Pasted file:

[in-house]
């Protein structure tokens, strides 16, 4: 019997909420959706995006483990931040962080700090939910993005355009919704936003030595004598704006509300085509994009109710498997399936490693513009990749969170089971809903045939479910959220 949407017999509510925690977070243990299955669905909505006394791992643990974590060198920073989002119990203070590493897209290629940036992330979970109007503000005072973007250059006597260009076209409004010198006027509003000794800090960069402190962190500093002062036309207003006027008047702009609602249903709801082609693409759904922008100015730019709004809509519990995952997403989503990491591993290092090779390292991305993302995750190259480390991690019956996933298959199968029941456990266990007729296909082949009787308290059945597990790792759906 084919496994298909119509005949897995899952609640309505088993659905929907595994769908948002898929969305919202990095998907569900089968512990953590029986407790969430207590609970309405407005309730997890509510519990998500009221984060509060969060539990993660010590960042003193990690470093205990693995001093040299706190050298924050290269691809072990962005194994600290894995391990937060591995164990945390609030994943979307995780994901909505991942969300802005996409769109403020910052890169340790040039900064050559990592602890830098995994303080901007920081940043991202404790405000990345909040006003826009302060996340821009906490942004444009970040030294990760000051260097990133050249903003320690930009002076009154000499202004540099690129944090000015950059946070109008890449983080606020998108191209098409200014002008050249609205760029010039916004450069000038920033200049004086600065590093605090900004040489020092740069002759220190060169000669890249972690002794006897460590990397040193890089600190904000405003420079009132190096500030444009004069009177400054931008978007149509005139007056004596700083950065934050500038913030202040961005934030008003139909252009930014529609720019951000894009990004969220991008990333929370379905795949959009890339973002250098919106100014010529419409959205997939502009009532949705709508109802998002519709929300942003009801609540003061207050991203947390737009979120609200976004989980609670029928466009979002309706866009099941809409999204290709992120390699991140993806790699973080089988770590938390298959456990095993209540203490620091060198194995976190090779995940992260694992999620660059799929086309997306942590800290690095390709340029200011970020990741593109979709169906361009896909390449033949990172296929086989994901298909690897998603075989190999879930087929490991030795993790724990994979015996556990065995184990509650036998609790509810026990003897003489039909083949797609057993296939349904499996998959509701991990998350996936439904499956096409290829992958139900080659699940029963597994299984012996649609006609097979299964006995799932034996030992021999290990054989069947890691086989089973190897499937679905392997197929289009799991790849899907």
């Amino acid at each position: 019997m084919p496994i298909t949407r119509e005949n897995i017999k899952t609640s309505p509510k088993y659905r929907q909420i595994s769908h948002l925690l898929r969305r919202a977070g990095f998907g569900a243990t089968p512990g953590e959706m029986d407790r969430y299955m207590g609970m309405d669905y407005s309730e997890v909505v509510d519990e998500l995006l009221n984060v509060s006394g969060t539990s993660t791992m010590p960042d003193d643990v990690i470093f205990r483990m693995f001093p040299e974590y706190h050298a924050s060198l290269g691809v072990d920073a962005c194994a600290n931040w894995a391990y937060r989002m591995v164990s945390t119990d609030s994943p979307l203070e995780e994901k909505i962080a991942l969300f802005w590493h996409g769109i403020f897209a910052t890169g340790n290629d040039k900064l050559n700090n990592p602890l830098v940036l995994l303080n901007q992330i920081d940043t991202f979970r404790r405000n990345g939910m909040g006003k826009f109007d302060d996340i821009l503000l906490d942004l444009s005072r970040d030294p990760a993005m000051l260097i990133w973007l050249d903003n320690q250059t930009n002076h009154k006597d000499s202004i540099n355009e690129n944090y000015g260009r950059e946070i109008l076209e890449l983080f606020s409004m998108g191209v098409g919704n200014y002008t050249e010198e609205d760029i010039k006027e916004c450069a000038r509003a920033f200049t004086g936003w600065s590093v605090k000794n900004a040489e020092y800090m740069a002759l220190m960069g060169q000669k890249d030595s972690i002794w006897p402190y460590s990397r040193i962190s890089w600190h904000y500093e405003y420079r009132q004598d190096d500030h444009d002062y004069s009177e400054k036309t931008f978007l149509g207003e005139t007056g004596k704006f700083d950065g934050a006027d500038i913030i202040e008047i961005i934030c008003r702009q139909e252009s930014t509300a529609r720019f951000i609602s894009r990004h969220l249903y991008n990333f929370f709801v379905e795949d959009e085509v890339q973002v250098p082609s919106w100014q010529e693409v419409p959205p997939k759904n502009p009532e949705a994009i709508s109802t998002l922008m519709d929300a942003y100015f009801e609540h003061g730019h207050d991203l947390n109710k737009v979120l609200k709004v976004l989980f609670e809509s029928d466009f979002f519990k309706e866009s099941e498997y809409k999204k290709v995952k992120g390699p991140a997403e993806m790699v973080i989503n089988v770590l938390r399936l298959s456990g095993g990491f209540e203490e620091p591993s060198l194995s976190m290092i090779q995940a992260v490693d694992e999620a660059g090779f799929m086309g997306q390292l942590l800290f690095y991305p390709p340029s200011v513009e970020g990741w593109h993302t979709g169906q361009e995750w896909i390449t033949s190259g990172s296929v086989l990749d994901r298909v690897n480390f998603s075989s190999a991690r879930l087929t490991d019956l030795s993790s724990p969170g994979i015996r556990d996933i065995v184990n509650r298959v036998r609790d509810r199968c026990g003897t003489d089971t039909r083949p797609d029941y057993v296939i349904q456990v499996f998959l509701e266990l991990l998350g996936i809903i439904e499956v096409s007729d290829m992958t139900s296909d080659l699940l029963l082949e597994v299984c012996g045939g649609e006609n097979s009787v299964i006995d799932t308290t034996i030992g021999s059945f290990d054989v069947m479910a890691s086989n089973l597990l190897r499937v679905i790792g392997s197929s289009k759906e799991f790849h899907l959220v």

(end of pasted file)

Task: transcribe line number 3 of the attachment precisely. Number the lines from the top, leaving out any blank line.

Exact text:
């Amino acid at each position: 019997m084919p496994i298909t949407r119509e005949n897995i017999k899952t609640s309505p509510k088993y659905r929907q909420i595994s769908h948002l925690l898929r969305r919202a977070g990095f998907g569900a243990t089968p512990g953590e959706m029986d407790r969430y299955m207590g609970m309405d669905y407005s309730e997890v909505v509510d519990e998500l995006l009221n984060v509060s006394g969060t539990s993660t791992m010590p960042d003193d643990v990690i470093f205990r483990m693995f001093p040299e974590y706190h050298a924050s060198l290269g691809v072990d920073a962005c194994a600290n931040w894995a391990y937060r989002m591995v164990s945390t119990d609030s994943p979307l203070e995780e994901k909505i962080a991942l969300f802005w590493h996409g769109i403020f897209a910052t890169g340790n290629d040039k900064l050559n700090n990592p602890l830098v940036l995994l303080n901007q992330i920081d940043t991202f979970r404790r405000n990345g939910m909040g006003k826009f109007d302060d996340i821009l503000l906490d942004l444009s005072r970040d030294p990760a993005m000051l260097i990133w973007l050249d903003n320690q250059t930009n002076h009154k006597d000499s202004i540099n355009e690129n944090y000015g260009r950059e946070i109008l076209e890449l983080f606020s409004m998108g191209v098409g919704n200014y002008t050249e010198e609205d760029i010039k006027e916004c450069a000038r509003a920033f200049t004086g936003w600065s590093v605090k000794n900004a040489e020092y800090m740069a002759l220190m960069g060169q000669k890249d030595s972690i002794w006897p402190y460590s990397r040193i962190s890089w600190h904000y500093e405003y420079r009132q004598d190096d500030h444009d002062y004069s009177e400054k036309t931008f978007l149509g207003e005139t007056g004596k704006f700083d950065g934050a006027d500038i913030i202040e008047i961005i934030c008003r702009q139909e252009s930014t509300a529609r720019f951000i609602s894009r990004h969220l249903y991008n990333f929370f709801v379905e795949d959009e085509v890339q973002v250098p082609s919106w100014q010529e693409v419409p959205p997939k759904n502009p009532e949705a994009i709508s109802t998002l922008m519709d929300a942003y100015f009801e609540h003061g730019h207050d991203l947390n109710k737009v979120l609200k709004v976004l989980f609670e809509s029928d466009f979002f519990k309706e866009s099941e498997y809409k999204k290709v995952k992120g390699p991140a997403e993806m790699v973080i989503n089988v770590l938390r399936l298959s456990g095993g990491f209540e203490e620091p591993s060198l194995s976190m290092i090779q995940a992260v490693d694992e999620a660059g090779f799929m086309g997306q390292l942590l800290f690095y991305p390709p340029s200011v513009e970020g990741w593109h993302t979709g169906q361009e995750w896909i390449t033949s190259g990172s296929v086989l990749d994901r298909v690897n480390f998603s075989s190999a991690r879930l087929t490991d019956l030795s993790s724990p969170g994979i015996r556990d996933i065995v184990n509650r298959v036998r609790d509810r199968c026990g003897t003489d089971t039909r083949p797609d029941y057993v296939i349904q456990v499996f998959l509701e266990l991990l998350g996936i809903i439904e499956v096409s007729d290829m992958t139900s296909d080659l699940l029963l082949e597994v299984c012996g045939g649609e006609n097979s009787v299964i006995d799932t308290t034996i030992g021999s059945f290990d054989v069947m479910a890691s086989n089973l597990l190897r499937v679905i790792g392997s197929s289009k759906e799991f790849h899907l959220v």